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BEIRUT (Reuters) - Preparations began on Tuesday to evacuate the Shi'ite populations of two Syrian towns in exchange for moving Sunni rebels and civilians out of two others in a deal between the warring sides, a monitor and a pro-government commander said.
The pro-government Shi'ite towns of al-Foua and Kefraya in the northwestern province of Idlib are encircled by insurgent fighters. The rebel-held towns of Zabadani and Madaya near the Lebanese border are under siege by pro-government forces, including Hezbollah.
The Syrian Observatory for Human Rights, a British-based war monitoring group, said convoys were moving towards the four towns and evacuations were expected to start on Wednesday morning.
A military commander in the alliance fighting in support of Syrian President Bashar al-Assad said buses were on the way to the towns and that the combatants would also swap hostages under the deal.
"It has been decided that tomorrow the agreement will be carried out," said the commander, a non-Syrian, speaking on condition of anonymity.
Assad's government has received backing in the six-year-old conflict from Russia, Iran and Shi'ite militias from countries including Iraq, Lebanon and Afghanistan.
A military media unit run by Hezbollah, the Lebanese Shi'ite movement, said 19 hostages were transferred out of al-Foua and Kefraya on Tuesday and would be sent to Idlib under the supervision of the Syrian Arab Red Crescent. In return, rebel groups released several prisoners and seven bodies, it said.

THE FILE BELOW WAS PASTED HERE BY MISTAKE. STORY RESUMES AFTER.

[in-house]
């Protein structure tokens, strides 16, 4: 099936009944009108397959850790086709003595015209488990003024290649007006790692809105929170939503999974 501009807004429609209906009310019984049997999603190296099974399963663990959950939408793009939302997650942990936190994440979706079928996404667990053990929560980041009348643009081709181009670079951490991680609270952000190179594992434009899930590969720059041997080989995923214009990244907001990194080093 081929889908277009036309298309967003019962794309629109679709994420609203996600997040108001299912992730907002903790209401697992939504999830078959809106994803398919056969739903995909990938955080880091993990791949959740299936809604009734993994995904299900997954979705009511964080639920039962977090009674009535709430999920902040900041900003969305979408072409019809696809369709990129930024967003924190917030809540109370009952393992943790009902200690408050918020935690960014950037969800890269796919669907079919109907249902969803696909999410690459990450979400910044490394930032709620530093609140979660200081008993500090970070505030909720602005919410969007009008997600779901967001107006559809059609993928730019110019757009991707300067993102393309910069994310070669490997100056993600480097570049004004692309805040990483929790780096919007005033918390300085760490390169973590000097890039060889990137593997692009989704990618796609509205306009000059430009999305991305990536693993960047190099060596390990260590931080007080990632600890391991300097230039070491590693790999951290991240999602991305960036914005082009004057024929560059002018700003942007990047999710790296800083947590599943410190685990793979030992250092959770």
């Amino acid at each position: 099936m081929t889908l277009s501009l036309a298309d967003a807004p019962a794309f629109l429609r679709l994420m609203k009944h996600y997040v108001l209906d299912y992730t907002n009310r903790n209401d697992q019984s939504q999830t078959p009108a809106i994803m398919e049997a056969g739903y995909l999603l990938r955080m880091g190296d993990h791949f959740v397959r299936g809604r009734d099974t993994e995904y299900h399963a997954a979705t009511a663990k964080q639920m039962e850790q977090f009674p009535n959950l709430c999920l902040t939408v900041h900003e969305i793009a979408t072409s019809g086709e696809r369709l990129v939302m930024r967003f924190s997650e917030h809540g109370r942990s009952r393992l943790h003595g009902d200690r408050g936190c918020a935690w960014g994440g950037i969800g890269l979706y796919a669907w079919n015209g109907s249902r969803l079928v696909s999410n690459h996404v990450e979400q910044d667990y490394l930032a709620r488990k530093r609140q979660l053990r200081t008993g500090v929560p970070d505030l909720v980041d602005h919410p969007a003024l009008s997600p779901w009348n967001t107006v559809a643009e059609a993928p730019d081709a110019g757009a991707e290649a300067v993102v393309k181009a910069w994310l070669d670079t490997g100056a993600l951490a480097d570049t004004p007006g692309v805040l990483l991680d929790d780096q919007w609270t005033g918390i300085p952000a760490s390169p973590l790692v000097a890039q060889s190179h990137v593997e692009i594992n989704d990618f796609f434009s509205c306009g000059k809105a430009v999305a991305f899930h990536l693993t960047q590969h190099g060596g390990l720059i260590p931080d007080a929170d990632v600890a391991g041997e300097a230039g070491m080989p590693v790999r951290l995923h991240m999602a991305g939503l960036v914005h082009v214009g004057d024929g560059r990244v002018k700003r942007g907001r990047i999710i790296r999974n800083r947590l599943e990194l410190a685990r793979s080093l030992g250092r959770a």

The Syrian government has struck numerous local deals with besieged rebels under which they leave for insurgent-held parts of northern Syria that border Turkey.
The opposition calls it a deliberate policy of demographic change to forcibly displace Assad's opponents away from the main cities of western Syria.
The Observatory said Qatar mediated the agreement to evacuate the four towns between Iran and Tahrir al-Sham - a jihadist alliance - with the involvement of Hezbollah.
Tahrir al-Sham was formed from a merger of several Islamist factions and Syria's former al-Qaeda affiliate, known as the Nusra Front until it cut ties with al-Qaeda last year.
A pro-Damascus source familiar with the details said Hezbollah and Tahrir al-Sham had reached the deal with Qatari guarantees.
Sources on the rebel side could not immediately be reached for comment.
Thousands of rebel fighters and their relatives would depart for Idlib, while thousands of people would leave al-Foua and Kefraya for government-held parts of Aleppo province, the pro-government military commander said.
Residents of the four towns started registering their names to leave and combatants began opening up the roads, according to the Observatory, which called it the biggest population swap agreement of its type.
Observatory director Rami Abdulrahman has described the deal as "demographic change on a sectarian basis".
The agreement would also include a ceasefire covering areas south of Damascus, aid deliveries, and the release of 1,500 prisoners held by the government in connection with the uprising against Assad, the Observatory said.
Fighters and civilians have poured into rebel-held Idlib at an accelerating rate over the last year, bussed out of other parts of Syria that the government and its allies captured.
(Reporting by Ellen Francis and Laila Bassam; editing by Andrew Roche, Larry King)